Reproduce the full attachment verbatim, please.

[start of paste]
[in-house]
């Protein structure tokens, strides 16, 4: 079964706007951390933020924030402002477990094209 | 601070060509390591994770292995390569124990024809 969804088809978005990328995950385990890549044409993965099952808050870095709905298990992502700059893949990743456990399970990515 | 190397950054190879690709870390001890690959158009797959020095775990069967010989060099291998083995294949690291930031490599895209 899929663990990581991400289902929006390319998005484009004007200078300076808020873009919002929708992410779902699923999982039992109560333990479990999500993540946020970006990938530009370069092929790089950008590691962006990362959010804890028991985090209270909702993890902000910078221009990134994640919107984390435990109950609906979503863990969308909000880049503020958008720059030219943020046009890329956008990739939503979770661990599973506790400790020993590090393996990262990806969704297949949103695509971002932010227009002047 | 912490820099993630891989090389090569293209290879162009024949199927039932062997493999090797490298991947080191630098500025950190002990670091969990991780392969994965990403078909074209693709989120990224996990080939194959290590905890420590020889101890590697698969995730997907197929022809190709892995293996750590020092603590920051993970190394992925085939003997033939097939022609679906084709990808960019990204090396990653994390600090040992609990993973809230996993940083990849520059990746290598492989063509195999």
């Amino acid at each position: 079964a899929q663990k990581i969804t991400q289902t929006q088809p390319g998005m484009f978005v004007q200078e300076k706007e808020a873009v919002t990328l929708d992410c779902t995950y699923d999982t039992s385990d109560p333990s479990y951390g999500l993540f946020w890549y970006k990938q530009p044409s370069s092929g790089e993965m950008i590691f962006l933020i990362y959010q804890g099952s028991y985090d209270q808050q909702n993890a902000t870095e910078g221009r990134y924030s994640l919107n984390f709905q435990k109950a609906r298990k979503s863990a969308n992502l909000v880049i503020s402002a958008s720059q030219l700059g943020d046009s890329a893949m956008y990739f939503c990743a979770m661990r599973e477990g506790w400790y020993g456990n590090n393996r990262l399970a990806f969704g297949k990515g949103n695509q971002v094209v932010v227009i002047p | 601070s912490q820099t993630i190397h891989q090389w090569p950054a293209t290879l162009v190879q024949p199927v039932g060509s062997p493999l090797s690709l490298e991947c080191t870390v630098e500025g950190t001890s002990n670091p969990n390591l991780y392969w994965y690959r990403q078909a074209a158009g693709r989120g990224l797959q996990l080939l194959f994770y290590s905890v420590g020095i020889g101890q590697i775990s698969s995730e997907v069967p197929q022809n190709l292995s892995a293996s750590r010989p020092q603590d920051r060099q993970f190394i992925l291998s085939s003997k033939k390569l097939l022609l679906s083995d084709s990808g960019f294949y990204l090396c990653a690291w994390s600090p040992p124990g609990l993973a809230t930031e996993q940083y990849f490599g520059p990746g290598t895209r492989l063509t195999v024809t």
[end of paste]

[in-house]
């Protein structure tokens, strides 16, 4: 079964706007951390933020924030402002477990094209 | 601070060509390591994770292995390569124990024809 969804088809978005990328995950385990890549044409993965099952808050870095709905298990992502700059893949990743456990399970990515 | 190397950054190879690709870390001890690959158009797959020095775990069967010989060099291998083995294949690291930031490599895209 899929663990990581991400289902929006390319998005484009004007200078300076808020873009919002929708992410779902699923999982039992109560333990479990999500993540946020970006990938530009370069092929790089950008590691962006990362959010804890028991985090209270909702993890902000910078221009990134994640919107984390435990109950609906979503863990969308909000880049503020958008720059030219943020046009890329956008990739939503979770661990599973506790400790020993590090393996990262990806969704297949949103695509971002932010227009002047 | 912490820099993630891989090389090569293209290879162009024949199927039932062997493999090797490298991947080191630098500025950190002990670091969990991780392969994965990403078909074209693709989120990224996990080939194959290590905890420590020889101890590697698969995730997907197929022809190709892995293996750590020092603590920051993970190394992925085939003997033939097939022609679906084709990808960019990204090396990653994390600090040992609990993973809230996993940083990849520059990746290598492989063509195999």
């Amino acid at each position: 079964a899929q663990k990581i969804t991400q289902t929006q088809p390319g998005m484009f978005v004007q200078e300076k706007e808020a873009v919002t990328l929708d992410c779902t995950y699923d999982t039992s385990d109560p333990s479990y951390g999500l993540f946020w890549y970006k990938q530009p044409s370069s092929g790089e993965m950008i590691f962006l933020i990362y959010q804890g099952s028991y985090d209270q808050q909702n993890a902000t870095e910078g221009r990134y924030s994640l919107n984390f709905q435990k109950a609906r298990k979503s863990a969308n992502l909000v880049i503020s402002a958008s720059q030219l700059g943020d046009s890329a893949m956008y990739f939503c990743a979770m661990r599973e477990g506790w400790y020993g456990n590090n393996r990262l399970a990806f969704g297949k990515g949103n695509q971002v094209v932010v227009i002047p | 601070s912490q820099t993630i190397h891989q090389w090569p950054a293209t290879l162009v190879q024949p199927v039932g060509s062997p493999l090797s690709l490298e991947c080191t870390v630098e500025g950190t001890s002990n670091p969990n390591l991780y392969w994965y690959r990403q078909a074209a158009g693709r989120g990224l797959q996990l080939l194959f994770y290590s905890v420590g020095i020889g101890q590697i775990s698969s995730e997907v069967p197929q022809n190709l292995s892995a293996s750590r010989p020092q603590d920051r060099q993970f190394i992925l291998s085939s003997k033939k390569l097939l022609l679906s083995d084709s990808g960019f294949y990204l090396c990653a690291w994390s600090p040992p124990g609990l993973a809230t930031e996993q940083y990849f490599g520059p990746g290598t895209r492989l063509t195999v024809t």